COTTER, Ark. (Arkansas Game and Fish Commission) — Arkansas’s famed trout tailwaters are home to some of the largest trout in the world, including the 40 pound, 4 ounce brown trout caught by Rip Collins in 1992 that held the world record spot for 17 years (and still holds the world record for 4-lb.-test fishing line). Now the Arkansas Game and Fish Commission will allow state record submissions for another trout species, this time for tiger trout.
Tiger trout are a cross between brown trout and brook trout that are capable of growing much larger than their brook trout lineage. While an occasional tiger trout has been seen in the Greers Ferry Tailwater from natural reproduction of these two species, the AGFC has stocked small batches of the hybrid in the White River below Bull Shoals Dam since 2020.
“We stocked 2,650 of these trout in 2020 and 1,840 in 2021,” Christy Graham, AGFC Trout Program coordinator, said. “We recognize state records for other hybrid species we stock like hybrid striped bass and saugeye, so we want to make sure our anglers know that this species is available for a state record as well.”
Graham says tiger trout must be at least 24 inches long to keep, which would be required to take the fish to certified scales for verification. Tiger trout exhibit a trait called “hybrid vigor” which enables them to grow at a faster rate than either of their two parent species, so the 10- to 12-inch trout stocked three years ago may be nearing the top of that protected length soon.
“The trout we stocked are not capable of reproducing, and they don’t expend energy trying to produce offspring,” Graham said. “That energy is instead used for growth.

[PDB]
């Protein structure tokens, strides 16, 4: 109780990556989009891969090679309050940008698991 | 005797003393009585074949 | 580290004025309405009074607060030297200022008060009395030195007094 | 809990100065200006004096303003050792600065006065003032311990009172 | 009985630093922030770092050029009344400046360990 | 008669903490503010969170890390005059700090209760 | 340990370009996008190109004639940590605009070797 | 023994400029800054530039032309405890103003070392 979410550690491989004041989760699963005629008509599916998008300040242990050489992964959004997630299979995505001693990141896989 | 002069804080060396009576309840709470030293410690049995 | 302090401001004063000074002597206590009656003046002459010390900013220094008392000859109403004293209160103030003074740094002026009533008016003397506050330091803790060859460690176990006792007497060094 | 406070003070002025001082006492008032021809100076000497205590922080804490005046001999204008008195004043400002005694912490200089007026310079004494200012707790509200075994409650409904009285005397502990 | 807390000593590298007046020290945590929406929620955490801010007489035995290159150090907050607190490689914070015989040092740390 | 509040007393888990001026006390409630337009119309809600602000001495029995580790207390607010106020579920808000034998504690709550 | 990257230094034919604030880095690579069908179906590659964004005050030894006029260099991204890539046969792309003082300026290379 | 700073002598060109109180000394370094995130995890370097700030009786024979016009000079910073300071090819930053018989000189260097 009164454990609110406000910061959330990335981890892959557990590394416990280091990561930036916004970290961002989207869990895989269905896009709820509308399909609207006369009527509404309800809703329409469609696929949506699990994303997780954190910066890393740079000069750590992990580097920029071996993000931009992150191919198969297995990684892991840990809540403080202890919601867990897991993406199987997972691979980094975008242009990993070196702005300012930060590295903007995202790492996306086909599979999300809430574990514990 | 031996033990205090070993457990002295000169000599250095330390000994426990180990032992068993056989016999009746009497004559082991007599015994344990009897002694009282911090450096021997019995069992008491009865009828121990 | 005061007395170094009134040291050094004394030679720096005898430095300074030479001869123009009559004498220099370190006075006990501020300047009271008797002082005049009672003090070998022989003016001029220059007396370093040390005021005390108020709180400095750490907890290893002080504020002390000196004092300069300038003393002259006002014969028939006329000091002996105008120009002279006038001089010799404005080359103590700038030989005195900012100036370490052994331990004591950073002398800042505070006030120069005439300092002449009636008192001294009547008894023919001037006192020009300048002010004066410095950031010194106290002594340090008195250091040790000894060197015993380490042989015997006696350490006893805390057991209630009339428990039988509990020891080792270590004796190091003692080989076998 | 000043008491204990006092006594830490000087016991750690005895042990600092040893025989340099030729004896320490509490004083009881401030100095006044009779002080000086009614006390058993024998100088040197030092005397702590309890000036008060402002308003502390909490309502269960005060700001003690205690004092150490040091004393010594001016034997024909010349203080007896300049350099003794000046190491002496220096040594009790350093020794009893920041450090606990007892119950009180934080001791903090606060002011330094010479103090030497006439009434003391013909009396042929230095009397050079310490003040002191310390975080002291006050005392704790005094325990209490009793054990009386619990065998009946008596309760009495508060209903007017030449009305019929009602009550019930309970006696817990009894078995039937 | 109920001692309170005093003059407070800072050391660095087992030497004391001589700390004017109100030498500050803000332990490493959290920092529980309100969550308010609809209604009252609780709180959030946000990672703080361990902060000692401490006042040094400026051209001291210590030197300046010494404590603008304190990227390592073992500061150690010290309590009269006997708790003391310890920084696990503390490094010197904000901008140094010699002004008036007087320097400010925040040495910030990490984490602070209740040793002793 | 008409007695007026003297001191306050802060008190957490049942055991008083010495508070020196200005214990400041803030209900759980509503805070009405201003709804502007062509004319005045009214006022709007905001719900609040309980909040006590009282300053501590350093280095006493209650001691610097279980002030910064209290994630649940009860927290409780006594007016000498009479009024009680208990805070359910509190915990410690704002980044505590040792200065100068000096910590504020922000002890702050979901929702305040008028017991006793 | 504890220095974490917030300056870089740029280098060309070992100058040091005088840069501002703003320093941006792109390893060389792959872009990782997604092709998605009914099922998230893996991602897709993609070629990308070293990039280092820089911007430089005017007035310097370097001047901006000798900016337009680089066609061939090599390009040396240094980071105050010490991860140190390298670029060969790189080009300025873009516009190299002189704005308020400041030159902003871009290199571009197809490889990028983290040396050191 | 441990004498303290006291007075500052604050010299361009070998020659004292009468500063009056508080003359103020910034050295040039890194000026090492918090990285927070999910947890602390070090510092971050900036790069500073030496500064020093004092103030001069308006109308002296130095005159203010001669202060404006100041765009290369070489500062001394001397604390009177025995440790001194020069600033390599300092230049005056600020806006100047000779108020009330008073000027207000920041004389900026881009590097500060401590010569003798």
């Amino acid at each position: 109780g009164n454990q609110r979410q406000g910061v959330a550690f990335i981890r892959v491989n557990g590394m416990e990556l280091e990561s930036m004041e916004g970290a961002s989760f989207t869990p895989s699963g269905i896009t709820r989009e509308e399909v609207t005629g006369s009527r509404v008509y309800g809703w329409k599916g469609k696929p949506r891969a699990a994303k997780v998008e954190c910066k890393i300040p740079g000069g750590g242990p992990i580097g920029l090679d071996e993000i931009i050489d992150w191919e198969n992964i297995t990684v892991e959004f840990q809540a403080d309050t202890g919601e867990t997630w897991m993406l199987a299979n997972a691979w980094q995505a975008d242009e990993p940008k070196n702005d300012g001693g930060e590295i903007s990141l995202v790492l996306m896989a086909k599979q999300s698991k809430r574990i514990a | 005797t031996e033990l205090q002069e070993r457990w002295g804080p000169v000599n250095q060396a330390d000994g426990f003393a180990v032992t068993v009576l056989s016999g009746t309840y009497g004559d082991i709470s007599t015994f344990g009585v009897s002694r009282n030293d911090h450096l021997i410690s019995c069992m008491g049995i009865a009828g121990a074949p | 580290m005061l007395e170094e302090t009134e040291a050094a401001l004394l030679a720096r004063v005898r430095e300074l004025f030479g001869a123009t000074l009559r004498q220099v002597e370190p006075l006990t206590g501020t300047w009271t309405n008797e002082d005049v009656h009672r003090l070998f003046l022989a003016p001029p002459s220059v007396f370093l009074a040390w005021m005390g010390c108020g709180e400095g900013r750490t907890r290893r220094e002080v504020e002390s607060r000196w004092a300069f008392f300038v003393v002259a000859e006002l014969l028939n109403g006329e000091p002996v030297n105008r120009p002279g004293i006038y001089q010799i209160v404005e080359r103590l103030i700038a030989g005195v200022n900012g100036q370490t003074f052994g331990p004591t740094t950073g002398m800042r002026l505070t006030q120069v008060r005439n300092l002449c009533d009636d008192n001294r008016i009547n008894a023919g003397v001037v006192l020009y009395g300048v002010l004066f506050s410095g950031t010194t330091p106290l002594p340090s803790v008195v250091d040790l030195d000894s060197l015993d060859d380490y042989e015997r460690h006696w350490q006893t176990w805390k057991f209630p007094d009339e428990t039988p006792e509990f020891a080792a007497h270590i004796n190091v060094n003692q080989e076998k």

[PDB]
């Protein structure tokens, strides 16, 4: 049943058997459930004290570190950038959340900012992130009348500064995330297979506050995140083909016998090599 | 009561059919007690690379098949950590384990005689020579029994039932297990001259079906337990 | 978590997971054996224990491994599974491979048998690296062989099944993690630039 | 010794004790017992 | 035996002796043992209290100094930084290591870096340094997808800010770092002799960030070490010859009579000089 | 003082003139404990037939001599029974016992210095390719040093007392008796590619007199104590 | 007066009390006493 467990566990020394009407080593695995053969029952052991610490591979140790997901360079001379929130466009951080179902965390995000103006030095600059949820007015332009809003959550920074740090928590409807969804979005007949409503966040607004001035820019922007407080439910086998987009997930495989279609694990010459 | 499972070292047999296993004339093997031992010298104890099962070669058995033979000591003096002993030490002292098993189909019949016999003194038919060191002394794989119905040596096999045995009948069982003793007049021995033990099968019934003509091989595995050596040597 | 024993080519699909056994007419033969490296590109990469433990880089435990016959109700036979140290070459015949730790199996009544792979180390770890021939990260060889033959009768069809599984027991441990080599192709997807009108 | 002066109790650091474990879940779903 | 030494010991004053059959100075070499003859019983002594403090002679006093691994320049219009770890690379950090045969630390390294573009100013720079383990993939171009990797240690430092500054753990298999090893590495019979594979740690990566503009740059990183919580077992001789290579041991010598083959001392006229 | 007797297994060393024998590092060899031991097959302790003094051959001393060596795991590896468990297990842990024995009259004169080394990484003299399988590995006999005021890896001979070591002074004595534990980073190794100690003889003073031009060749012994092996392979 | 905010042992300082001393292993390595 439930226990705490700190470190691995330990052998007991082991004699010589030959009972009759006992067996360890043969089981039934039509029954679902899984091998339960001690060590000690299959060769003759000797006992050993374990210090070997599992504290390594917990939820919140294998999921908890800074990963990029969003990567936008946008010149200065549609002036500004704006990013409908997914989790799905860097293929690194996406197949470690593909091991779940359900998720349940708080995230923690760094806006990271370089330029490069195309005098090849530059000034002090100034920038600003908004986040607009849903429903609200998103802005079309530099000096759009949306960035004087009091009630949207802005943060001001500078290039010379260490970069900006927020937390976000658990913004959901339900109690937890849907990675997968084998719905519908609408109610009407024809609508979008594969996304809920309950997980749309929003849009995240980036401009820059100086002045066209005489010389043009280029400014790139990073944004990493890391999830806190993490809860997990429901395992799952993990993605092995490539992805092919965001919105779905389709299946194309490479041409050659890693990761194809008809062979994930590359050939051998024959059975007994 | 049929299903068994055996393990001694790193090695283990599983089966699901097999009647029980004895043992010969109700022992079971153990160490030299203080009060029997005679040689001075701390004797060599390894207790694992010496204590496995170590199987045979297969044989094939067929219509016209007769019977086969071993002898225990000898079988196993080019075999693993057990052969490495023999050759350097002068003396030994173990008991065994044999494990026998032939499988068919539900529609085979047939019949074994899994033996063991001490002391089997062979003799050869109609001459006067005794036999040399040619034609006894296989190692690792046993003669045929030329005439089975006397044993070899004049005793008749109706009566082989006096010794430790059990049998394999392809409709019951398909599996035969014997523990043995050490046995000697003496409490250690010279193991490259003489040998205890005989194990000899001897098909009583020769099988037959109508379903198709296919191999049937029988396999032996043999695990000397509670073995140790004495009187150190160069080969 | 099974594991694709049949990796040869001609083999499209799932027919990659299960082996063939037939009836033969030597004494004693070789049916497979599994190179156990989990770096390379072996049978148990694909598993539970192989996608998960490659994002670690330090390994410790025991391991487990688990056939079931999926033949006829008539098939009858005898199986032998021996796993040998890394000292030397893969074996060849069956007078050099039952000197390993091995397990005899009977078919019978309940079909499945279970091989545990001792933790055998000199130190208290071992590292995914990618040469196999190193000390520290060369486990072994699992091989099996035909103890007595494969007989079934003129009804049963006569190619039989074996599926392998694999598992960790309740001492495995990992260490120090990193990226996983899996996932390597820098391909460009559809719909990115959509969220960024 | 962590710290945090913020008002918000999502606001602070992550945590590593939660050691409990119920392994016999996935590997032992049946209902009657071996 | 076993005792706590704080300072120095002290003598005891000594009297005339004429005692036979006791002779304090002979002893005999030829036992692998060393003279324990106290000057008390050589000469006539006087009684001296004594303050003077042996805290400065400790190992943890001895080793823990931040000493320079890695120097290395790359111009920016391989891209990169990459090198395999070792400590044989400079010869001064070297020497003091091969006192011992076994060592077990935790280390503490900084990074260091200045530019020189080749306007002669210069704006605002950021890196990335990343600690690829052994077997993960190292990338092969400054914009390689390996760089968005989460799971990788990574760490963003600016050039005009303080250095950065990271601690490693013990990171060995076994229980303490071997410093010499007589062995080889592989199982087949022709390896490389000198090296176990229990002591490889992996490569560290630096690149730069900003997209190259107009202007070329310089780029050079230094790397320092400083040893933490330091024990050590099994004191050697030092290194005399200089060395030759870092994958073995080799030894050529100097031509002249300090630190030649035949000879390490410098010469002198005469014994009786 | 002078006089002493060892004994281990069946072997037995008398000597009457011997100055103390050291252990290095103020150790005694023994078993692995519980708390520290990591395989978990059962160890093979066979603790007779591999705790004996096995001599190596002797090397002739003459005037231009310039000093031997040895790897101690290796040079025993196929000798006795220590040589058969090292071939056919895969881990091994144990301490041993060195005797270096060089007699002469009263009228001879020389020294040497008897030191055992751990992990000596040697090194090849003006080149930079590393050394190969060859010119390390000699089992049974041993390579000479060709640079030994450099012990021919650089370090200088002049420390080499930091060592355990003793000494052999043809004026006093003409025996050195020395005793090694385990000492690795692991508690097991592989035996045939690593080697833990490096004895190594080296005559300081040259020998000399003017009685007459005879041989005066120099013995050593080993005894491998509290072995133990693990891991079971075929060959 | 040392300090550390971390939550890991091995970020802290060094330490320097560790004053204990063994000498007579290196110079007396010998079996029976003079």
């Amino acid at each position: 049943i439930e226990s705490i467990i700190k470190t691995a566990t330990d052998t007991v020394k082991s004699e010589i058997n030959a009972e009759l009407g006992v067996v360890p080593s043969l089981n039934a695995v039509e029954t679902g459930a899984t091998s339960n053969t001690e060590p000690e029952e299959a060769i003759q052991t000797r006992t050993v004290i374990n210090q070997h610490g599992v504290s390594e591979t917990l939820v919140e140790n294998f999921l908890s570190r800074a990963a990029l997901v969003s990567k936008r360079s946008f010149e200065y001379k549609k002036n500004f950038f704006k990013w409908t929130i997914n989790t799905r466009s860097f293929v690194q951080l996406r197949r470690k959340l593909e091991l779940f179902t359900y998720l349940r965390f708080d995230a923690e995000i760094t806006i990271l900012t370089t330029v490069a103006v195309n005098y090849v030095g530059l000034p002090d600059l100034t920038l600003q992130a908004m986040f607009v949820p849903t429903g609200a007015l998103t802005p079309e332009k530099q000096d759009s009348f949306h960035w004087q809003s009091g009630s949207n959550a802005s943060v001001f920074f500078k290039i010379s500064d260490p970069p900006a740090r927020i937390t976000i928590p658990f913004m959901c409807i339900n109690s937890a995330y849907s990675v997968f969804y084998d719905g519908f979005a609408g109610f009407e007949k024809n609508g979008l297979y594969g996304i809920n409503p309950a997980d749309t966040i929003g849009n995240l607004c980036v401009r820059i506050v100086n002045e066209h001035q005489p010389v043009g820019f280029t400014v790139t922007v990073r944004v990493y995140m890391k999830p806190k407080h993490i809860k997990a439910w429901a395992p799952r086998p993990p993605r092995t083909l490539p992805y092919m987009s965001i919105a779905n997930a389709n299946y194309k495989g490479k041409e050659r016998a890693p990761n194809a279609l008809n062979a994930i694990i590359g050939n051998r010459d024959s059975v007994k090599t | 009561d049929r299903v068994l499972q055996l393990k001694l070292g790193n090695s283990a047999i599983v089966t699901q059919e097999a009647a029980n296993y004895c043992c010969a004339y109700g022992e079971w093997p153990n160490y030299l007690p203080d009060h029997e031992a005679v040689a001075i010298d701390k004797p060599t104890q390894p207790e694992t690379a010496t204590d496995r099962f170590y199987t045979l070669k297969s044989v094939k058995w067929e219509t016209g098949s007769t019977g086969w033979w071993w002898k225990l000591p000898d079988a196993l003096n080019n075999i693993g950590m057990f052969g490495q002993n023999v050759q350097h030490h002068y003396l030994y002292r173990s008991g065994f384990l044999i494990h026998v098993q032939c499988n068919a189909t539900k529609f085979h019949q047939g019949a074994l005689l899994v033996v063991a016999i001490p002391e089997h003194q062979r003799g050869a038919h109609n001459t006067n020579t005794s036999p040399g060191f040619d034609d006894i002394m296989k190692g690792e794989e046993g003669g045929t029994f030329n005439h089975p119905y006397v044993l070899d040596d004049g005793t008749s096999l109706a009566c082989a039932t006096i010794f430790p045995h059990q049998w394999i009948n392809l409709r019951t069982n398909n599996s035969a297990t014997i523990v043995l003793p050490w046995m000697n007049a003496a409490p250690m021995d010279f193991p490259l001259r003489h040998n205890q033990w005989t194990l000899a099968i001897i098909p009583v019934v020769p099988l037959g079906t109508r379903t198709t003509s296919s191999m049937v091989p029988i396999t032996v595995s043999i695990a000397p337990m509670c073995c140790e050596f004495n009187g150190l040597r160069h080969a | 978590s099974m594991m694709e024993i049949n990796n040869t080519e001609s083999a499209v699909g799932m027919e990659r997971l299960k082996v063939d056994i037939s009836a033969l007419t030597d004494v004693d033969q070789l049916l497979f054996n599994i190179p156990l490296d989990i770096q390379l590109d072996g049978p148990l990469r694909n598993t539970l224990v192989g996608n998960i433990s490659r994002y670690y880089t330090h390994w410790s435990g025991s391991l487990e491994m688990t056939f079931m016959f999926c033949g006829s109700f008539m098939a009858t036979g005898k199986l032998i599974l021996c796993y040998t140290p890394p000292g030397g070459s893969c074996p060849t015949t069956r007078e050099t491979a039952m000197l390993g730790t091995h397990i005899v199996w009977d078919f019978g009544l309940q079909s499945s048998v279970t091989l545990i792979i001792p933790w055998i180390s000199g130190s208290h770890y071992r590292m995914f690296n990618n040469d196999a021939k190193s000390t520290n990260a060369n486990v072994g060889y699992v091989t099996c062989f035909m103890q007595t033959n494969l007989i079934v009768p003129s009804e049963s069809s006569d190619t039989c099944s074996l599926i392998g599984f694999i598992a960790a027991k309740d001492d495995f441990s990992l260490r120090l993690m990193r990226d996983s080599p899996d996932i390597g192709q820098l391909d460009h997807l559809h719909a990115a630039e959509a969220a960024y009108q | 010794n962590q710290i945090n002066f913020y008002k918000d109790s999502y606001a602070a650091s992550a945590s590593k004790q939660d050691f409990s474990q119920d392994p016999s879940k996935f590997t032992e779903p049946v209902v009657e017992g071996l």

“We have already seen images of some anglers with fish longer than 24 inches, which is really amazing.”
Graham says the fish swimming in Arkansas waters right now aren’t the only opportunities anglers will have to catch tiger trout in the future, either.
“Those stockings were very popular with our anglers,” Graham said. “We made arrangements to get more tiger trout eggs at the newly renovated (Jim Hinkle) Spring River State Fish Hatchery this winter. We hope to stock fish from those eggs some time in late 2024 or early 2025.”
Graham says the conservation ethic of many anglers fishing the White River may preclude some anglers from turning in a possible state-record catch, and she understands that dilemma.
“The people who have sent in images of these big trout are very catch-and-release minded, and fish caught in any catch-and-release areas still must be legally released,” Graham said. “But some people do harvest fish where it is legal and occasionally a large trout cannot be revived after a lengthy fight in non-catch-and-release waters. In those cases, we want to make sure anglers are aware that these hybrids are eligible for state record status.”
Fish submitted for state records must be caught by hook and line using a rod or pole. They also must be weighed on a certified scale and the species must be verified by a professional with the AGFC or U.S. Fish and Wildlife Service. Visit www.agfc.com/en/fishing/state-records for submission requirements and a list of certified scales by county.